Prof. Dr. Helen Petrovsky
(Russische Akademie der Wissenschaften, Moskau)
Indignation: Disturbance of the Sign
The paper introduces a purely physical dimension in the interpretation of protest. Among other things, it resorts to the Deleuzian notion of “mot d’ordre” that stands both for “slogan” and “command”. Deleuze describes the incorporeal transformations that the mot d’ordre produces. They are the realization of the speech act (and/or performative) found in every statement. These transformations embrace whole social groups. The “sentiment” of the latter might be accounted for by the “structures of feeling” (R. Williams) that describe changing states of things. Such structures depersonalize sentiment, at the same time paying tribute to shared desires, anxieties and hopes that disclose a (turbulent) collective in the making. Any disturbance displaces the sign as we know it, so a dynamic model of the sign has to be developed if we wish to remain faithful to protest as affect.
Prof. Dr. Anne Siegetsleitner
Indignation as the reaction to an experienced violation of social or moral norms is a strong feeling. This is especially the case when indignation arouses by the experienced violation of norms central to one’s identity. Norms relating to gender identity are a prominent example. Some take respective violations as an offence to honor. I will scrutinize these conceptual connections by the attacks on women in New Year’s Eve in Cologne. People were outraged over these attacks. Some men felt an offence to their masculine honor because they experienced a violation of fundamental patriarchal norms. Consequently, they wanted to defend their honor by defending the honor of “their” women. Others expressed righteous indignation about the involved patriarchal norms on the part of the attackers in Cologne as well as on the part of the “defenders”. Both groups alike violated fundamental norms of their non-patriarchal gender identity. After having provided an analysis, I will ask whether we should link the latter case of indignation to honor, too.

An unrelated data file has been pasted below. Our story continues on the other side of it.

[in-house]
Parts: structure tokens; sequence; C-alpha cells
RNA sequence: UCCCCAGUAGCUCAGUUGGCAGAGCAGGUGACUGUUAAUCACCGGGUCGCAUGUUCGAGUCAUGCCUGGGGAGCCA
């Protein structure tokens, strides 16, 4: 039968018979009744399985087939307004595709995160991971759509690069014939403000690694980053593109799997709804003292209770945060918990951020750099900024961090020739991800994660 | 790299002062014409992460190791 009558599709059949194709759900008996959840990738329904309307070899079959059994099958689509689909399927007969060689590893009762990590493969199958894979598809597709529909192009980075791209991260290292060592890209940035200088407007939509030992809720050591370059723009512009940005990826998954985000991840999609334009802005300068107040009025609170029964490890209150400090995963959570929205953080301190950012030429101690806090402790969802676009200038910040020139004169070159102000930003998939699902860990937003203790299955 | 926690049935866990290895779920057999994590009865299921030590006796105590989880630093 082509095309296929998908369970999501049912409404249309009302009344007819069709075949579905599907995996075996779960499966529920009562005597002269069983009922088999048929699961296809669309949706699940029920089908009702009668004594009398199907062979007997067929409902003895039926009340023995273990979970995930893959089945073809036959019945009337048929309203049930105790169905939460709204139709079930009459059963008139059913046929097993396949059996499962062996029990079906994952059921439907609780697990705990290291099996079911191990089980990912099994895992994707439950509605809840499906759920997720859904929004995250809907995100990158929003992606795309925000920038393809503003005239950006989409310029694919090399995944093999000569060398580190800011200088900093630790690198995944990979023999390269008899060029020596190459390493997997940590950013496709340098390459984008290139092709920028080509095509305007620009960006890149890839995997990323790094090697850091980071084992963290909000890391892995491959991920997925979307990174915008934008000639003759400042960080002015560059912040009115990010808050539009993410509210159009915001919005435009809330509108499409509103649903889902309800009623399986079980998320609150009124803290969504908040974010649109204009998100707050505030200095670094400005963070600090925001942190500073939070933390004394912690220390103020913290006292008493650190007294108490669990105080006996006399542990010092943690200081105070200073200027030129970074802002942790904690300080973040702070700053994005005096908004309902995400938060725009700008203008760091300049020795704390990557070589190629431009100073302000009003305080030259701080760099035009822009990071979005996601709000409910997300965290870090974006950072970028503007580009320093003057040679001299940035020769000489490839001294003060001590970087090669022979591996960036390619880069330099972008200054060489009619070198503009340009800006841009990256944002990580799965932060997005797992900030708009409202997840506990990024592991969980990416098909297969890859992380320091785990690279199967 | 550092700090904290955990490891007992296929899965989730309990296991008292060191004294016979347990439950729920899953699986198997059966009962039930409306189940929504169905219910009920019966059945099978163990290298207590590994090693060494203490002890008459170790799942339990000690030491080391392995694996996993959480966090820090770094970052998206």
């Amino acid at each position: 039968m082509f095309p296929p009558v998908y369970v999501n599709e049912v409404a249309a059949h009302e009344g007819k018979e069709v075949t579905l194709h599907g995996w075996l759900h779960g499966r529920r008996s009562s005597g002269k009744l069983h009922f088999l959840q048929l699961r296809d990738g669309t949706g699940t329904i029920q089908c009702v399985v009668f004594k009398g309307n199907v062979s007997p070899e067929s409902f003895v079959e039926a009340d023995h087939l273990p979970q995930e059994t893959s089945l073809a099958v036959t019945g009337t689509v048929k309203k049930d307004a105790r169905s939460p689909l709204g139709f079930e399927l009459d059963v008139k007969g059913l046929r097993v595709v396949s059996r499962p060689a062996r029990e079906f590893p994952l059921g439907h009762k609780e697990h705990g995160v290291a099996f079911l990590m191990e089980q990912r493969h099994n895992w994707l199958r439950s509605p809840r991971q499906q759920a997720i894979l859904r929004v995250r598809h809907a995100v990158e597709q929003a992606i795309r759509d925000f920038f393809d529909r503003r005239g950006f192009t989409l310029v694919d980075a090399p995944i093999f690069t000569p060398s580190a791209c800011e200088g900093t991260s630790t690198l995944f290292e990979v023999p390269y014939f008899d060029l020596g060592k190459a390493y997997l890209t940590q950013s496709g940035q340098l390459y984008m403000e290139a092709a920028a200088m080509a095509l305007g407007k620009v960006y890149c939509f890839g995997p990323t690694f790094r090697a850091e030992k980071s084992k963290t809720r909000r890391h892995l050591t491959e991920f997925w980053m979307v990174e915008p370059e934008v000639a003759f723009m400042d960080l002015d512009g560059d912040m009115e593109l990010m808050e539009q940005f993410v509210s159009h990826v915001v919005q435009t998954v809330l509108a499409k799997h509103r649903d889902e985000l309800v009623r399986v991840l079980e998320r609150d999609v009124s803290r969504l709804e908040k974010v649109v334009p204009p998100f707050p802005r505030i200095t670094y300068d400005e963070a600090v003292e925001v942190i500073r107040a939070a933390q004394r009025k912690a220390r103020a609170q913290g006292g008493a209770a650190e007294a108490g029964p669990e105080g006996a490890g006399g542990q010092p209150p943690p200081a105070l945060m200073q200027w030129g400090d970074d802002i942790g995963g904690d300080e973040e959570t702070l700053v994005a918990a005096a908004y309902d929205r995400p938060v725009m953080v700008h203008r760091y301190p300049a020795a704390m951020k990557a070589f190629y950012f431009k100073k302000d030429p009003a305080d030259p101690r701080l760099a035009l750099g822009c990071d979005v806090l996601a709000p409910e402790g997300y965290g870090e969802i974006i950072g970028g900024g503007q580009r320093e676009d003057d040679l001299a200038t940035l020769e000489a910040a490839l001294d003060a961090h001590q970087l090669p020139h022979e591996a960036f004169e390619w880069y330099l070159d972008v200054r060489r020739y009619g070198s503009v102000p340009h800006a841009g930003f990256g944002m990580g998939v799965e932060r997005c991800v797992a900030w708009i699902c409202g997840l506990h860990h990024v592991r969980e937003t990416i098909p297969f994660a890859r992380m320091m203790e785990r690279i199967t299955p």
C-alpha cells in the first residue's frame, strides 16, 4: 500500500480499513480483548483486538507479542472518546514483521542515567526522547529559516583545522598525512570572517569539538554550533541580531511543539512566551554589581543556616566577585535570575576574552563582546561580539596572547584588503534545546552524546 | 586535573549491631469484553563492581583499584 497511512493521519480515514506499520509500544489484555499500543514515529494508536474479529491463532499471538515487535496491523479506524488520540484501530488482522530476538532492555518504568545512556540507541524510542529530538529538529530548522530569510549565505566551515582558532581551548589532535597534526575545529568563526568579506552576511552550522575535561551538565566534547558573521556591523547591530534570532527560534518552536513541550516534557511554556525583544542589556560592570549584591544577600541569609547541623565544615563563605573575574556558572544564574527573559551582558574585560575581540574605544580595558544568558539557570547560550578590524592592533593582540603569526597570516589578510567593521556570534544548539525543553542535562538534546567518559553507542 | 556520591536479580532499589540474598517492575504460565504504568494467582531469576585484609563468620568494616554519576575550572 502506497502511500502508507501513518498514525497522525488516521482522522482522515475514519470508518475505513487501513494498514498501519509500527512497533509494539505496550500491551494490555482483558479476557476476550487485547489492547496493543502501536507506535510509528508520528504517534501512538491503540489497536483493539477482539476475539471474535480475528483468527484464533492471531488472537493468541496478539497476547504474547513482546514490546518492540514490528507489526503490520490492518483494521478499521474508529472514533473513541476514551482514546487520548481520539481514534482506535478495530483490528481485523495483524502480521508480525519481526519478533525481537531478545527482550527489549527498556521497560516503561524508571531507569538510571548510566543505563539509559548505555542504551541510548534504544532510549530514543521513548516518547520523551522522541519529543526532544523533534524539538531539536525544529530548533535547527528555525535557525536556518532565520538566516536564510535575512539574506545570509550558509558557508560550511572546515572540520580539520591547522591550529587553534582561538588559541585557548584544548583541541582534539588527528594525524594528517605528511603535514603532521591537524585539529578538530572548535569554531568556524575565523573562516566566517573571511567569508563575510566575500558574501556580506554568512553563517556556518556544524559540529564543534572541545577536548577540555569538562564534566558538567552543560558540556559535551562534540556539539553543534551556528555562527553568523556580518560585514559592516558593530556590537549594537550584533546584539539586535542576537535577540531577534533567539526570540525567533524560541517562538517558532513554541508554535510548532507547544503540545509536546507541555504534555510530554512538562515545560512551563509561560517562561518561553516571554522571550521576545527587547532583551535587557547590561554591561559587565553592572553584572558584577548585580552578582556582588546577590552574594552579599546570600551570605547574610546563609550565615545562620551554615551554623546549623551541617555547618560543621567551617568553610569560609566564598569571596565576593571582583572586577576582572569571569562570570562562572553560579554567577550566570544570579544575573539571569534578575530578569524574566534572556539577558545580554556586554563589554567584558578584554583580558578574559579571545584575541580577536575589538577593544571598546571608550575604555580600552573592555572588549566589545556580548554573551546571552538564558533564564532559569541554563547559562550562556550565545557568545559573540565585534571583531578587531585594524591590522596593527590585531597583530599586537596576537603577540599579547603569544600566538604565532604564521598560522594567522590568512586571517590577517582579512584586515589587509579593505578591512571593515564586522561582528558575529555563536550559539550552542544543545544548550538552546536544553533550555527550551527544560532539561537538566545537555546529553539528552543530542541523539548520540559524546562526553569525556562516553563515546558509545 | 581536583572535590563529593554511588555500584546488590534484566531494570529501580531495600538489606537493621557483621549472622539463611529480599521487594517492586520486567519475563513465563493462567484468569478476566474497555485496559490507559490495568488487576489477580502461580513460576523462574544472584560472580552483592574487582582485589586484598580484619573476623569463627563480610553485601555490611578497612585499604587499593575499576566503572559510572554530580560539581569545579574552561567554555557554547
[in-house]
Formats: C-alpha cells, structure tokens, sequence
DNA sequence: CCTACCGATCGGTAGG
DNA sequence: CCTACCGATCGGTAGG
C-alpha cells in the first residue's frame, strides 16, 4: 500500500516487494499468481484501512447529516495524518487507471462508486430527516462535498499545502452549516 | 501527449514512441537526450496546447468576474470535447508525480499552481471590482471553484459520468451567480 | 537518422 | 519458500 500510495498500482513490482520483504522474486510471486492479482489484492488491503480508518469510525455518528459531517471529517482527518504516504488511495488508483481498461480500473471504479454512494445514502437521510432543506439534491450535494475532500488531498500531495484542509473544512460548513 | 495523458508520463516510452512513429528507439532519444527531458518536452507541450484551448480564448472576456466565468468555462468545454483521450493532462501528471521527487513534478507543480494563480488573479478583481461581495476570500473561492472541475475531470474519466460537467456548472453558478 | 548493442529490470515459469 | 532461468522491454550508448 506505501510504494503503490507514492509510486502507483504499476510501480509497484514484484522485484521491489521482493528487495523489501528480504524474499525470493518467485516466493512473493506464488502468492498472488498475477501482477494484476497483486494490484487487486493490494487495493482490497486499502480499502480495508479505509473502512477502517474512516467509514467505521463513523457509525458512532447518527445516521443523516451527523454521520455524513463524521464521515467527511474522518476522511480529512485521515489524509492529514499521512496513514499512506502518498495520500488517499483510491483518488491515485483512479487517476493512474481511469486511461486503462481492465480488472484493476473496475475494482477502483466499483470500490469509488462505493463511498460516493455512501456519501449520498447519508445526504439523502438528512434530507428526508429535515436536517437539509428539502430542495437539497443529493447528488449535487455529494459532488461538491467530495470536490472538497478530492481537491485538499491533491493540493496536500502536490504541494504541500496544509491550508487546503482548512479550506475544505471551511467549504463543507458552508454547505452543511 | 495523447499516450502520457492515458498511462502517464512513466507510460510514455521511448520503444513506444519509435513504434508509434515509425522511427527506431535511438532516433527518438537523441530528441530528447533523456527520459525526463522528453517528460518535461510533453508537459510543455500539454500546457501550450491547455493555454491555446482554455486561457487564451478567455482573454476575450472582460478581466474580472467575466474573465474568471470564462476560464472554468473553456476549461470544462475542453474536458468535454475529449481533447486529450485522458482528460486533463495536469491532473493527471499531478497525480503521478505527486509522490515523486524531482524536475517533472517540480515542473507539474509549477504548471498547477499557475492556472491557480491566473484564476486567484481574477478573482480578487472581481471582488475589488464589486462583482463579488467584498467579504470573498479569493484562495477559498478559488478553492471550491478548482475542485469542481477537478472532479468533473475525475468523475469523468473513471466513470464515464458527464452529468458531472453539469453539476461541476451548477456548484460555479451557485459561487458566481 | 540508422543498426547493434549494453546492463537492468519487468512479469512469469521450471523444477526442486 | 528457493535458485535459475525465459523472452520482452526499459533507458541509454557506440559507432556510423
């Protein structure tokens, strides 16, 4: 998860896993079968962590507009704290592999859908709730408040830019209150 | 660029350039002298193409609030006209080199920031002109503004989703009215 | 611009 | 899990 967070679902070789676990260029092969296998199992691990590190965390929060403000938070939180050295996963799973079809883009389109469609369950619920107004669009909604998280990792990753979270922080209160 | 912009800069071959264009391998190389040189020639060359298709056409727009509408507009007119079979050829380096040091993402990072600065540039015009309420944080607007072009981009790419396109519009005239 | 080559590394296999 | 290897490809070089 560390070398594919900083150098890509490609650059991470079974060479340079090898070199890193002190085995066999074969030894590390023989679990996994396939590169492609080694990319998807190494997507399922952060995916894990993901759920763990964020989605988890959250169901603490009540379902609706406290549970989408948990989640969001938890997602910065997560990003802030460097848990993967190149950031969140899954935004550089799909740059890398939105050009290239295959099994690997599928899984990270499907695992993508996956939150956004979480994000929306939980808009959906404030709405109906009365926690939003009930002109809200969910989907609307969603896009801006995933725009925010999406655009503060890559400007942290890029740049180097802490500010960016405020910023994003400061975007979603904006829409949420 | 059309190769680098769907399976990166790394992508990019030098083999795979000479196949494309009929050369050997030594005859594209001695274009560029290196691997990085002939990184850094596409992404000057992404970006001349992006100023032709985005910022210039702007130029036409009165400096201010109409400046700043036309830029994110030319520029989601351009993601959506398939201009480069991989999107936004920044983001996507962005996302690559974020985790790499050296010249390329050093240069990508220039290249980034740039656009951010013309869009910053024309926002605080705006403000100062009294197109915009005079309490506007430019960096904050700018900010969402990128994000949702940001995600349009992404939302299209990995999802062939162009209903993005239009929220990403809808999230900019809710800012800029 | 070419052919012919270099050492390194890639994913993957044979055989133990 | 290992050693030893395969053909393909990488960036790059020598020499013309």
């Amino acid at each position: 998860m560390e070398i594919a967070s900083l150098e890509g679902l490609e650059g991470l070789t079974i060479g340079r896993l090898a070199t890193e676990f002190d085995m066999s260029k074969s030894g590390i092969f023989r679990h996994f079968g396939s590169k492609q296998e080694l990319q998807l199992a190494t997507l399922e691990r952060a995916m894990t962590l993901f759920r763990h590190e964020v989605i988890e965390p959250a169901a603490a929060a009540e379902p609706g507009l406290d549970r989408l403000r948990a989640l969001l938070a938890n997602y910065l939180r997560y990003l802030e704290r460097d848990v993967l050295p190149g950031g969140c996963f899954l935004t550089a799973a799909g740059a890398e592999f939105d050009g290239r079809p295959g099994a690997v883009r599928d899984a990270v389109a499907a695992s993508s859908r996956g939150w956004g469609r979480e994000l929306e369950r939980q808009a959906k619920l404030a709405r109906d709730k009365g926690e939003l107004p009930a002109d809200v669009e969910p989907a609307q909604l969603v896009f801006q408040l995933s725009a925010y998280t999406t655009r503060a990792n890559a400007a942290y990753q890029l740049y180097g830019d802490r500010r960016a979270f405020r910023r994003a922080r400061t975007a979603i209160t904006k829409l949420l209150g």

Prof. Dr. Karsten Stueber
(College of the Holy Cross, Worcester, MA)
(University of East Anglia, Norfolk, UK)
The Shift from Indignation to Solidarity
In 2007 the generalized economic, social and political crisis let to the disruption of social and political identities and loosened the ties between citizens and economic and political elites. The dislocation of the existing identities opened up the space for the articulation of new forms of collectiveness and led to contentious political action. In Greece, the 2011 Indignant protests were followed by the creation of local solidarity groups trying to offer relief from the humanitarian crisis at stake. Through metonymic displacements from the site of the protests to the solidarity networks, demands, practices and meanings were articulated in an attempt to construct a ‘people’ standing against the political and economic elites of the country. This paper will discuss the shift from indignation to solidarity and the horizontal and vertical organizational structures established in this process.